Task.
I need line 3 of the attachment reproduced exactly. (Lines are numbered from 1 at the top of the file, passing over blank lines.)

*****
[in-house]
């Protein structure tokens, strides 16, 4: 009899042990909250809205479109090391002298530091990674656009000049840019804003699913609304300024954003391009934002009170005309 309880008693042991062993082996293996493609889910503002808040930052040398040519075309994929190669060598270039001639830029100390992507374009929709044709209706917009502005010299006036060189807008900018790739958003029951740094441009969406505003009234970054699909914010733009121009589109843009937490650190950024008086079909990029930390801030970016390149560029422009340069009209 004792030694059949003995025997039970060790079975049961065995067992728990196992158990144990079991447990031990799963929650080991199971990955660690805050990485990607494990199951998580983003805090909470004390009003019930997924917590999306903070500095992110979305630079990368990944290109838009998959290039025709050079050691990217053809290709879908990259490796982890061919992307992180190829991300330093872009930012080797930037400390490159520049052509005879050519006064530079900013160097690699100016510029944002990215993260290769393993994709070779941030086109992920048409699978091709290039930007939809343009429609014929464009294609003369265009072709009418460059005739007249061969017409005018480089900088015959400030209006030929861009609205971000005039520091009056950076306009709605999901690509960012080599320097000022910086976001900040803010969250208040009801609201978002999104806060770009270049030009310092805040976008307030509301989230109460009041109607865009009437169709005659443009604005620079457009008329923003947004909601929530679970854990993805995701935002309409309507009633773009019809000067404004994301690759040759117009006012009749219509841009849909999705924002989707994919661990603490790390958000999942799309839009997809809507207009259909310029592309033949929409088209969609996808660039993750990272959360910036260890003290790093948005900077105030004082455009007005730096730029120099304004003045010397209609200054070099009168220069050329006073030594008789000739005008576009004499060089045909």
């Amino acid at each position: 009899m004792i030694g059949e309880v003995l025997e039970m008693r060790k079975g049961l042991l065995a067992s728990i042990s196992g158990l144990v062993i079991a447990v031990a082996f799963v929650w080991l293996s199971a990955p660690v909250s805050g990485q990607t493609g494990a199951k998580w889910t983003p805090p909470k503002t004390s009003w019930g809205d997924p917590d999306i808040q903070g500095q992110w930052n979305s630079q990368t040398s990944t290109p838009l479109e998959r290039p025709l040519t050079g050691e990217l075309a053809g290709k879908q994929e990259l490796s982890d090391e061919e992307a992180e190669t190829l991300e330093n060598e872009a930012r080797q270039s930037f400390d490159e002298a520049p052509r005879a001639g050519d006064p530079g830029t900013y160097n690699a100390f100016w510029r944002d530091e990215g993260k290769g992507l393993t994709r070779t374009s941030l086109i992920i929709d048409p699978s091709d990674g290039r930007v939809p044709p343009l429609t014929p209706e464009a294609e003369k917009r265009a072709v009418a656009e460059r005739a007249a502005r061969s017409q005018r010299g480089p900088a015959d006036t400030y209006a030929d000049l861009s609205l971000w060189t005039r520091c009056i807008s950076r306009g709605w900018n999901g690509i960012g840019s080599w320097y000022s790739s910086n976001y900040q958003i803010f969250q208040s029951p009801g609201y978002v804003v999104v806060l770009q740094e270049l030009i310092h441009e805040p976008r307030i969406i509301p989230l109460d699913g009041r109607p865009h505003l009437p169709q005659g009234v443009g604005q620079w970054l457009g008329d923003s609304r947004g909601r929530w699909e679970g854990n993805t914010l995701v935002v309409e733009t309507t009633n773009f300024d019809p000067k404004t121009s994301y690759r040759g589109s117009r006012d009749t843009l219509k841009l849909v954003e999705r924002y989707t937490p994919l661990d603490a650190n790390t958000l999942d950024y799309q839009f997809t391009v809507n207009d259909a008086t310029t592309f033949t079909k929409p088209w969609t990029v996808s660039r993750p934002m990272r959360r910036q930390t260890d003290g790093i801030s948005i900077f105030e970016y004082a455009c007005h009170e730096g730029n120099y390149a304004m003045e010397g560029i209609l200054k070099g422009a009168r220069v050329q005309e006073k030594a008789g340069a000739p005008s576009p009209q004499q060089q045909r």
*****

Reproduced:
């Amino acid at each position: 009899m004792i030694g059949e309880v003995l025997e039970m008693r060790k079975g049961l042991l065995a067992s728990i042990s196992g158990l144990v062993i079991a447990v031990a082996f799963v929650w080991l293996s199971a990955p660690v909250s805050g990485q990607t493609g494990a199951k998580w889910t983003p805090p909470k503002t004390s009003w019930g809205d997924p917590d999306i808040q903070g500095q992110w930052n979305s630079q990368t040398s990944t290109p838009l479109e998959r290039p025709l040519t050079g050691e990217l075309a053809g290709k879908q994929e990259l490796s982890d090391e061919e992307a992180e190669t190829l991300e330093n060598e872009a930012r080797q270039s930037f400390d490159e002298a520049p052509r005879a001639g050519d006064p530079g830029t900013y160097n690699a100390f100016w510029r944002d530091e990215g993260k290769g992507l393993t994709r070779t374009s941030l086109i992920i929709d048409p699978s091709d990674g290039r930007v939809p044709p343009l429609t014929p209706e464009a294609e003369k917009r265009a072709v009418a656009e460059r005739a007249a502005r061969s017409q005018r010299g480089p900088a015959d006036t400030y209006a030929d000049l861009s609205l971000w060189t005039r520091c009056i807008s950076r306009g709605w900018n999901g690509i960012g840019s080599w320097y000022s790739s910086n976001y900040q958003i803010f969250q208040s029951p009801g609201y978002v804003v999104v806060l770009q740094e270049l030009i310092h441009e805040p976008r307030i969406i509301p989230l109460d699913g009041r109607p865009h505003l009437p169709q005659g009234v443009g604005q620079w970054l457009g008329d923003s609304r947004g909601r929530w699909e679970g854990n993805t914010l995701v935002v309409e733009t309507t009633n773009f300024d019809p000067k404004t121009s994301y690759r040759g589109s117009r006012d009749t843009l219509k841009l849909v954003e999705r924002y989707t937490p994919l661990d603490a650190n790390t958000l999942d950024y799309q839009f997809t391009v809507n207009d259909a008086t310029t592309f033949t079909k929409p088209w969609t990029v996808s660039r993750p934002m990272r959360r910036q930390t260890d003290g790093i801030s948005i900077f105030e970016y004082a455009c007005h009170e730096g730029n120099y390149a304004m003045e010397g560029i209609l200054k070099g422009a009168r220069v050329q005309e006073k030594a008789g340069a000739p005008s576009p009209q004499q060089q045909r």